[GSoC 2017] Porting Swift to Haiku - Week #6 #7

Blog post by return0e on Tue, 2017-07-11 23:20

TL;DR: Compiling Swift programs works, added C library interoperability and adding support for running the test-suite.

Hello Everyone, This report covers my activities done since the first evaluation of GSoC. I spent the first week looking into the most critical aspects of the compiler and focused my attention on the TaskQueue class. Whenever a task is executed, the TaskQueue tries to read its data via a pipe and it was found that it read 0 bytes from it, despite poll() reporting that there is still data available for reading. Therefore, the compiler fails to output a executable and becomes stuck in a infinite loop; at least with the Unix implementation.

After some days debugging/tracing the TaskQueue child processes [1] and having discussed this with the Haiku developers on the mailing list, it was suggested that a file-descriptor created from a pipe was being read from inside readFromAPipe()[2] which returned 0 bytes, while poll() kept returning POLLIN (meaning that there is more data available to read) rather than sending a POLLHUP or POLLERR. Therefore, the parent process will assume that the tasks pipe hasn’t closed or hung up yet and will loop back on to this line [3]. With this known, it wouldn’t be necessary to solve this issue via implementing ticket (#13446), as the TaskQueue can use fork()+exec() to run subsequent tasks instead. For the time being, I switched to the default TaskQueue implementation and it successfully compiled a hello world into a binary. The drawbacks of using the fallback implementation are that the compiler won’t support parallel compilation nor will it support output buffering.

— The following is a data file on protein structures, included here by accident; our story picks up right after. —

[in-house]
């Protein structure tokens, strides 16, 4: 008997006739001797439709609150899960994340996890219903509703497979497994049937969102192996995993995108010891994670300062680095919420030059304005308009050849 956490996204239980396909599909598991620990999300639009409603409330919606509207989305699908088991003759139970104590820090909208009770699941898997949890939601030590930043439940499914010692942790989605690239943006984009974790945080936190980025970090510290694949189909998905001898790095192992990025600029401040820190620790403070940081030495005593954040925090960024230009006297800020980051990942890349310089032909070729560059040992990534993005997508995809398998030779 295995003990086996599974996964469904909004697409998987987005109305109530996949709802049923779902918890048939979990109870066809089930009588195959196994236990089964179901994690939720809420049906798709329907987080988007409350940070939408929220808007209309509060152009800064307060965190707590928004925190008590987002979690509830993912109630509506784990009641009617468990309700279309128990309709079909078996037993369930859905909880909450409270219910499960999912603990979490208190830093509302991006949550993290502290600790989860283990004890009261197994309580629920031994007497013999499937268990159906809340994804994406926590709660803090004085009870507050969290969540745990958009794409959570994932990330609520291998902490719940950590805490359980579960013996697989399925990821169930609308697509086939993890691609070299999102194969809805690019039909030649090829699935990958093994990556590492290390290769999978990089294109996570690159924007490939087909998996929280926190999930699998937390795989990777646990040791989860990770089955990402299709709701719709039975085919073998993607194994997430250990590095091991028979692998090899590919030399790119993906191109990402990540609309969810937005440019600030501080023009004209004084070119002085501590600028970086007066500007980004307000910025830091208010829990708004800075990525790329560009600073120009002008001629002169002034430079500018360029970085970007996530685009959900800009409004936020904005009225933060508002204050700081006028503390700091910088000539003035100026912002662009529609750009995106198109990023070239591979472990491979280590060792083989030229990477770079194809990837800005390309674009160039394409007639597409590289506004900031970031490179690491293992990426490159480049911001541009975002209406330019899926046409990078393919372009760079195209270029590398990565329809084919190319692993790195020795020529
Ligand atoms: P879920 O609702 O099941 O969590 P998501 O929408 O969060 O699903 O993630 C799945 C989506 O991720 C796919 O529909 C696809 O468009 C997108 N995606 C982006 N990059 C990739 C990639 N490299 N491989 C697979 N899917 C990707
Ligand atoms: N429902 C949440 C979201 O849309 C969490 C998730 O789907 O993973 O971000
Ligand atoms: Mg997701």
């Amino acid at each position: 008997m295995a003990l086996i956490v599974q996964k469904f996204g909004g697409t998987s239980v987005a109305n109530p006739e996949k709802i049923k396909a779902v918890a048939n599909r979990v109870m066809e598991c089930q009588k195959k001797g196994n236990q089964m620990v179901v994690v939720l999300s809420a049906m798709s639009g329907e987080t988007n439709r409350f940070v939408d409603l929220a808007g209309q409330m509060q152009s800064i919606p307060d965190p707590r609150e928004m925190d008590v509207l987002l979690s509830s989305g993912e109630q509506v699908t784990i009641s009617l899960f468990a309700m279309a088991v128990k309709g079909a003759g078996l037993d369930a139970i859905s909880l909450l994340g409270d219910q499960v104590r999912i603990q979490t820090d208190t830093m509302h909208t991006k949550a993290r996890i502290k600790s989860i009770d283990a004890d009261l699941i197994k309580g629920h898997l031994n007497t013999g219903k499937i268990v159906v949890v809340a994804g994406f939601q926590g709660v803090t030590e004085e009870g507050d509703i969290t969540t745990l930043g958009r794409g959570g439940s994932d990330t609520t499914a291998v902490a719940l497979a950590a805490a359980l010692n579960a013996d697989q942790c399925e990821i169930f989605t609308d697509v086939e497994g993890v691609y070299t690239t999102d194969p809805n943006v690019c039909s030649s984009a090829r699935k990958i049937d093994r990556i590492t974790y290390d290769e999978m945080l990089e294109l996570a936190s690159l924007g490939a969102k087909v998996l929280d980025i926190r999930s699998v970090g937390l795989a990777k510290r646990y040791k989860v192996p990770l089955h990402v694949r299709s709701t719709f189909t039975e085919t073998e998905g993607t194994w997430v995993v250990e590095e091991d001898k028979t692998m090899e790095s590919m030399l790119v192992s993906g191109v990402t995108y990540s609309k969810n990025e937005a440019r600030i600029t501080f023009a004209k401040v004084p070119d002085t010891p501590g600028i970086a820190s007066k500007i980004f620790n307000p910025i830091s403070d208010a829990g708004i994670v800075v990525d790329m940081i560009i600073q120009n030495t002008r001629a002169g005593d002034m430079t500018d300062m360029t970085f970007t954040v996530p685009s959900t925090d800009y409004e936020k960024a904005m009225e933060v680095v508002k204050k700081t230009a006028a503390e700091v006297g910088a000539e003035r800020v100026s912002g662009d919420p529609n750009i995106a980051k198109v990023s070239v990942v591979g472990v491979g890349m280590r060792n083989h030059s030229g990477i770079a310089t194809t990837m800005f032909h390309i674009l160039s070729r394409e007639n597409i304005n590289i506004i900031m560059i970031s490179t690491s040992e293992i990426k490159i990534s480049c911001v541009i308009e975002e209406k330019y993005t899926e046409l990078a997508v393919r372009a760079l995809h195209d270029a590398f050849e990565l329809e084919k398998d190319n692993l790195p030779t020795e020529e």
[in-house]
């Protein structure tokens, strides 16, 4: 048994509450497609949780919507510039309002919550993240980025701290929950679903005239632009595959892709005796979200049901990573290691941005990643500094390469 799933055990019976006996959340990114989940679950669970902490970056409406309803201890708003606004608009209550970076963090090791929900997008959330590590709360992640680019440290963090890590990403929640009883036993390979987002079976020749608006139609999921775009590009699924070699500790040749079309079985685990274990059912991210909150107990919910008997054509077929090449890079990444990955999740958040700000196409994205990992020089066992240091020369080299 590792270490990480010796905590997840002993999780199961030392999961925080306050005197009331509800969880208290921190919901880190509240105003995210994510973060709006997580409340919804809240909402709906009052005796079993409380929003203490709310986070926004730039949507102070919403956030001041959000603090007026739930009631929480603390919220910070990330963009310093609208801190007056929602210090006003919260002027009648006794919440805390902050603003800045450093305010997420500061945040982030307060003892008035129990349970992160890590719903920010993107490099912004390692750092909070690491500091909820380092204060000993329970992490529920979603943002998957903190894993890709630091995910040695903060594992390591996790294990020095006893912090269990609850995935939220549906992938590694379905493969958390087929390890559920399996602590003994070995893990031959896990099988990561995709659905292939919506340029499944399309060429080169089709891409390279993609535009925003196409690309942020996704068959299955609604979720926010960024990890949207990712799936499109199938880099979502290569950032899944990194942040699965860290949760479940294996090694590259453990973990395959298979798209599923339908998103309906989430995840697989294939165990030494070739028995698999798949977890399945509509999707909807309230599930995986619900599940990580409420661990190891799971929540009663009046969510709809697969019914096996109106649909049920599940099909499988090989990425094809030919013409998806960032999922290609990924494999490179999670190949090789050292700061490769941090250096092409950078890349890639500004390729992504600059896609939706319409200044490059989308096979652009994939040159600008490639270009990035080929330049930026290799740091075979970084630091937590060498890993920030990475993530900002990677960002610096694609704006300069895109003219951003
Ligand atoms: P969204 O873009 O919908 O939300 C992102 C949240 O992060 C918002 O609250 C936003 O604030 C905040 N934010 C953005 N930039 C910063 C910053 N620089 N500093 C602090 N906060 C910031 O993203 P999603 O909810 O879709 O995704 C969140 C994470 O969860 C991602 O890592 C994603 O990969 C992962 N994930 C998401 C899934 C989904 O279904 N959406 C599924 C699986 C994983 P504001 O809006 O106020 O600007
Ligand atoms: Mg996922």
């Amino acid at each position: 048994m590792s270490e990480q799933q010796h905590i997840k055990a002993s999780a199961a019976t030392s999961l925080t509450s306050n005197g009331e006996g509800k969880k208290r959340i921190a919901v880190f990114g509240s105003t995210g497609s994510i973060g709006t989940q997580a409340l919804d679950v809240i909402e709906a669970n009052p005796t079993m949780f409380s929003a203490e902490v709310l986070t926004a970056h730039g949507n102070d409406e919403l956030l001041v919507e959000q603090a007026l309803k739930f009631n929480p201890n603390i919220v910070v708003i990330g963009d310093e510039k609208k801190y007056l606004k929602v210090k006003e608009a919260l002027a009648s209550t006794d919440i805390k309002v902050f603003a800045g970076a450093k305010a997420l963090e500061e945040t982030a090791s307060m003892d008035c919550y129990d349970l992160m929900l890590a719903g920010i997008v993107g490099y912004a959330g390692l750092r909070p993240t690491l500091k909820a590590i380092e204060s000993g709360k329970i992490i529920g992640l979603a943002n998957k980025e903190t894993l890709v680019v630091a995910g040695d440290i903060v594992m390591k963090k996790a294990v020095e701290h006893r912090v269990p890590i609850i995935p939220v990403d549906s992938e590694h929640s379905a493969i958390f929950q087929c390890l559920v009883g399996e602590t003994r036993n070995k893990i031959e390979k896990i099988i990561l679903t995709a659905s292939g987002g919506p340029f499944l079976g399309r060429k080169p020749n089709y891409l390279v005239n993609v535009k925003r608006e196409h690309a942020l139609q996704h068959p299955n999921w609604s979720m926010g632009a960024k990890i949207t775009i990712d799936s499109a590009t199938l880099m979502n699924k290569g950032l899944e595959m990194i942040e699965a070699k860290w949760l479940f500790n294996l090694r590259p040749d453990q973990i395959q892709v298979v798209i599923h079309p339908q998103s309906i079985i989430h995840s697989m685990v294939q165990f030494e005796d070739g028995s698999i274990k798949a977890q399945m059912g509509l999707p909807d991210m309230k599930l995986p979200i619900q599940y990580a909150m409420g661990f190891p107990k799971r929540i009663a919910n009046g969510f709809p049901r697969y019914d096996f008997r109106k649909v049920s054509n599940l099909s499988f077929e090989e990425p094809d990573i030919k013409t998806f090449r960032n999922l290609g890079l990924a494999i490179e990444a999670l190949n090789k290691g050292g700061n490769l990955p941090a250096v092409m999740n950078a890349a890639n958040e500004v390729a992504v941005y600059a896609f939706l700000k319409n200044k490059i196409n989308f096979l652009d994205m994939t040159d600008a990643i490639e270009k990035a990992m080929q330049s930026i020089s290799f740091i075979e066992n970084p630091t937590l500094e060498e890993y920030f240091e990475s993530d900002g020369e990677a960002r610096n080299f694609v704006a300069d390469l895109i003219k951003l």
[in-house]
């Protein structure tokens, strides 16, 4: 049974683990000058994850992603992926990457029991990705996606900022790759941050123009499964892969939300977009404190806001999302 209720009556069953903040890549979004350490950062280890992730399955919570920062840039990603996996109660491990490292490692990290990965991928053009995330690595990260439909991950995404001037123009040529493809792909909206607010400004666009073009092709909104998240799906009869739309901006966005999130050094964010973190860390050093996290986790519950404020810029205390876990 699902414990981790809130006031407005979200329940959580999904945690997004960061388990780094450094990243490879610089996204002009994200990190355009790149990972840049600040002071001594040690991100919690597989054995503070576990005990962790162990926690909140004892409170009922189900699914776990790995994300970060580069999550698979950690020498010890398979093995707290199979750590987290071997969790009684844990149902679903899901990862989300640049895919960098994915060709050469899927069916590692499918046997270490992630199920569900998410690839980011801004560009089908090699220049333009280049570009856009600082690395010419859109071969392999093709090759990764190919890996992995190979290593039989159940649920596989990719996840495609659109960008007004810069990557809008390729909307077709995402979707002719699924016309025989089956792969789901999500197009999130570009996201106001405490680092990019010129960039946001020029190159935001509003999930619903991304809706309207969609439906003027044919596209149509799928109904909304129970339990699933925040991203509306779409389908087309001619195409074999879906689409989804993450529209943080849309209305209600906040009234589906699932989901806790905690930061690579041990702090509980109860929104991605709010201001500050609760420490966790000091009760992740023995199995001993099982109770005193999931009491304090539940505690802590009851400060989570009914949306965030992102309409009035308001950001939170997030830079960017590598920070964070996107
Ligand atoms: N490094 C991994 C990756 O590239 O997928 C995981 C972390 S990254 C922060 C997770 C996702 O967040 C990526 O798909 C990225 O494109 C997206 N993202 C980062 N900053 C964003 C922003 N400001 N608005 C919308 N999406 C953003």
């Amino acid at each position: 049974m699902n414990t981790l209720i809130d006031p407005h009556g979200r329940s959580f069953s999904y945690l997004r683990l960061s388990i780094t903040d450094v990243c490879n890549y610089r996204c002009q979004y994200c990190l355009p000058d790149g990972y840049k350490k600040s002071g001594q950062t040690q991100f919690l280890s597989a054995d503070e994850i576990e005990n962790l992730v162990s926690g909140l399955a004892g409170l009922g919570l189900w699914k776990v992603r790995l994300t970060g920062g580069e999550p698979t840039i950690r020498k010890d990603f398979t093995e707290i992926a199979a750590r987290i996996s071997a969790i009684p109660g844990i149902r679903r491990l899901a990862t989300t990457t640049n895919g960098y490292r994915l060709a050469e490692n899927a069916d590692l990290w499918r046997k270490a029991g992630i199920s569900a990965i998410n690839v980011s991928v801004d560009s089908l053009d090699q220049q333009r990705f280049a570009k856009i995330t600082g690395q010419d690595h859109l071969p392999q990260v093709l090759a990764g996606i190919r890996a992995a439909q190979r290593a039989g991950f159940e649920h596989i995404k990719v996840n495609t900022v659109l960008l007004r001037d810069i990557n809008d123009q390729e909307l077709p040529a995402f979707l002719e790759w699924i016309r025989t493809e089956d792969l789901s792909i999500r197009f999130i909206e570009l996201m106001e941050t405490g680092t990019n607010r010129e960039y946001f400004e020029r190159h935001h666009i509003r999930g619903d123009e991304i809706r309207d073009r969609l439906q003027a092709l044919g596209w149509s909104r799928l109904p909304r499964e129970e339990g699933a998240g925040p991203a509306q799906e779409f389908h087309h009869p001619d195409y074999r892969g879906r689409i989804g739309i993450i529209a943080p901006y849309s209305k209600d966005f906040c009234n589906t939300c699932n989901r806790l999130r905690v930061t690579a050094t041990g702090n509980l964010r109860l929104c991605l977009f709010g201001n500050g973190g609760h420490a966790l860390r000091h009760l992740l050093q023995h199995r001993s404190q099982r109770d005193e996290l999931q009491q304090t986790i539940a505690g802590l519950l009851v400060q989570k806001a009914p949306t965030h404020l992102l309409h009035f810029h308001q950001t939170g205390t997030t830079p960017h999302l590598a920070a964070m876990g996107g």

Aside from that, I’ve added initial platform support for testing and fixed small linker issues in the clang module-maps used for importing glibc into swift. As expected, Haiku failed nearly all the test cases, likely due to the missing $SDKROOT variable and other environment variables. According to this swift-dev post[4], these variables were intentionally omitted to prevent testcases from reporting erroneous results that pass or fail depending on the environment configuration. Solving this would include adding the “-sdk “” “ flag into the testcases to properly find the swift toolchain folder on a given platform.

With the exception of some small hacks which will be eventually removed and apart from testing, the Swift 3.1 port seems to be nearly complete. After this, I will be porting the Foundation libraries as mentioned in my proposal.

References:

[1] strace of swiftc

[2] readFromAPipe function

[3] TaskQueue execute loop

[4] stdlib tests under FreeBSD